Welcome to Aetna’s Cultural Competency Training
At the end of this presentation, you will be able to
- Define cultural competence
- Explain members’ rights in the health care environment
- Explain your responsibility in providing culturally competent care
- Explain Aetna’s commitment to cultural competence, and
- Identify current Aetna programs that promote cultural competence as well as racial and ethnic equality
Good health begins with a good doctor/patient relationship and members knowing their rights. Among them is being treated with:
- Respect, and
Keep in mind, federal and state laws prohibit unlawful discrimination in the treatment of patients based on:
- Marital status
- Sexual orientation
- Mental or physical disability and
- Socioeconomic status, just to name a few
As a health care professional, you can demonstrate your cultural competence by identifying and understanding the cultural, ethnic, racial and linguistic needs and preferences of your patients and their families, and by embracing the principles of equal access and nondiscriminatory practices in your service delivery.
As an Aetna provider, you are also responsible for:
- Recognizing your personal views about others and how they impact your professional interactions
- Respecting the cultural, ethnic, racial and linguistic needs of your patients and
- Incorporating your patients’ language, race, ethnic and cultural preferences in your service delivery strategies
Cultural factors that impact the doctor/patient relationship and patients’ health care decisions are broad and extremely varied. Common factors may include:
- Socioeconomic status
- Values and
- Sexual orientation
But there are also other factors, like:
- Concepts about modesty
- Concepts of justice
- Concepts of cleanliness
- Interpretations of body language
- Gender identity and
- Personal space preferences, just to name a few that also play a role in the patient’s overall health care experience
It is important that you remain mindful of these factors as you develop your service delivery strategies.
In order to maintain our NCQA accreditation, we are required to show how our provider network meets the cultural needs and preferences of our membership.
To demonstrate our commitment to meeting these standards and to monitor, track and improve upon our members’ experiences, we conduct an annual member outreach campaign using the Consumer Assessment of Health Plan Survey. Members are asked to provide feedback about their satisfaction with their access to care, as well as their in-network providers’ ability to meet their cultural needs and preferences.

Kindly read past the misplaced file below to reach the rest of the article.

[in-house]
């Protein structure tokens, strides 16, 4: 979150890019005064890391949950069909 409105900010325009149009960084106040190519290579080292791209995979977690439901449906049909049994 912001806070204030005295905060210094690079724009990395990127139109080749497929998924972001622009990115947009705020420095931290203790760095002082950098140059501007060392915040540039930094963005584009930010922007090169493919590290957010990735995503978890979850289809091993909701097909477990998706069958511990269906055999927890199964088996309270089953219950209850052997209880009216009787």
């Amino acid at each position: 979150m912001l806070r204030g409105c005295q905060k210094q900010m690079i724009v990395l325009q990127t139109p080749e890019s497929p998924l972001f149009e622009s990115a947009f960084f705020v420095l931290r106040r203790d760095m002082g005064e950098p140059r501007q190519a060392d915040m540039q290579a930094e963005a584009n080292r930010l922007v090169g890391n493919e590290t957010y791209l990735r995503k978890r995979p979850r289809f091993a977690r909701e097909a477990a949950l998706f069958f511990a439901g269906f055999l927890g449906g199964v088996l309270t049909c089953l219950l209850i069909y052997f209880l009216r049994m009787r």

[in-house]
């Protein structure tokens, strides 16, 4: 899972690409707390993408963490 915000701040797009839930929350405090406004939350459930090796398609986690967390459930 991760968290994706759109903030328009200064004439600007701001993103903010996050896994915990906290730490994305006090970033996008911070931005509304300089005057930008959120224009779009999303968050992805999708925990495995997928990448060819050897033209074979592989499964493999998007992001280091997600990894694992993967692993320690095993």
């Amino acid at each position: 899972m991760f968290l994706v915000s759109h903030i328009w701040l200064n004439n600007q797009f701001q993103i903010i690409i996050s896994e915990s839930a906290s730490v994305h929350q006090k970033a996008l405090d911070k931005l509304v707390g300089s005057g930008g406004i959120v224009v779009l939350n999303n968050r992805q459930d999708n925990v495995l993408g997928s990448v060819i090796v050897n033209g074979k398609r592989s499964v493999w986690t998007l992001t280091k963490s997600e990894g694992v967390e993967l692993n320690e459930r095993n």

In addition, we also fax an annual Physician Satisfaction Survey to ensure we are adequately providing you with tools and resources to meet your patients’ cultural needs. Your feedback is vitally important to us, so upon receipt we ask that you complete the survey and return it to us by the requested due date.
To further demonstrate our commitment to supporting our members’ cultural, ethnic, racial and linguistic needs, we also provide members with:
- Access to translation and interpretation services
- Access to TTY and TDD services for the hearing impaired, and
- The option to search for prospective providers using specific criteria such as the language(s) spoken by the provider
We also provide our internal health care professional staff with ongoing cultural competency training to deepen their understanding of the social determinants of health and other disparities among racial and ethnic groups.
As part of our commitment to creating a health care environment that supports our members cultural, ethnic, racial and linguistic needs, Aetna has created several programs to align this organizational strategy. Let’s review a few.
The first is our Aetna Maternity Program, which provides education and culturally competent outreach to at-risk mothers in communities with known health care disparities such as chronic underlying health conditions to help decrease the risk of premature delivery and other complications associated with the social determinants of health in these communities.
One element of this program focuses on African American women, and results have shown that moms enrolled in the program were more likely to have full-term babies than moms not enrolled in the program.
Next, we have the Care Considerations℠ Program.
Through this program, clinical alerts are sent to physicians and members based on highly respected sources of evidence-based medicine that identify potential gaps in care, medical errors and quality issues.
Examples of Care Consideration alerts for racial and ethnic minorities include:
- Clinical reminders for sickle cell disease in African Americans
- Medication therapy reminders for chronic heart failure in African Americans, and
- Screening reminders for Asian patients with hepatitis B who have a high risk for liver cancer
And last, but certainly not least, we can’t forget the Aetna Compassionate Care℠ Program, which offers service and support at no additional cost to members who are facing trying times such as serious illness. The program enlists our amazing nurse case managers, who provide patients and their families with expanded culturally sensitive resources to help them make tough health care decisions, including advanced care planning.
Thank you for taking the time to learn about cultural competence and how a thoughtful service delivery strategy that acknowledges your patients’ cultural, ethnic, racial and linguistic needs and preferences can help improve their health care experience. As we close out the course, we invite you to take a moment to view this short video entitled Cultural Awareness for Health Care Professionals to hear directly from patients about the importance of cultural competence in the health care environment. You may access the link for the video at the top of the page. Once the video ends, you may close the page and exit the course.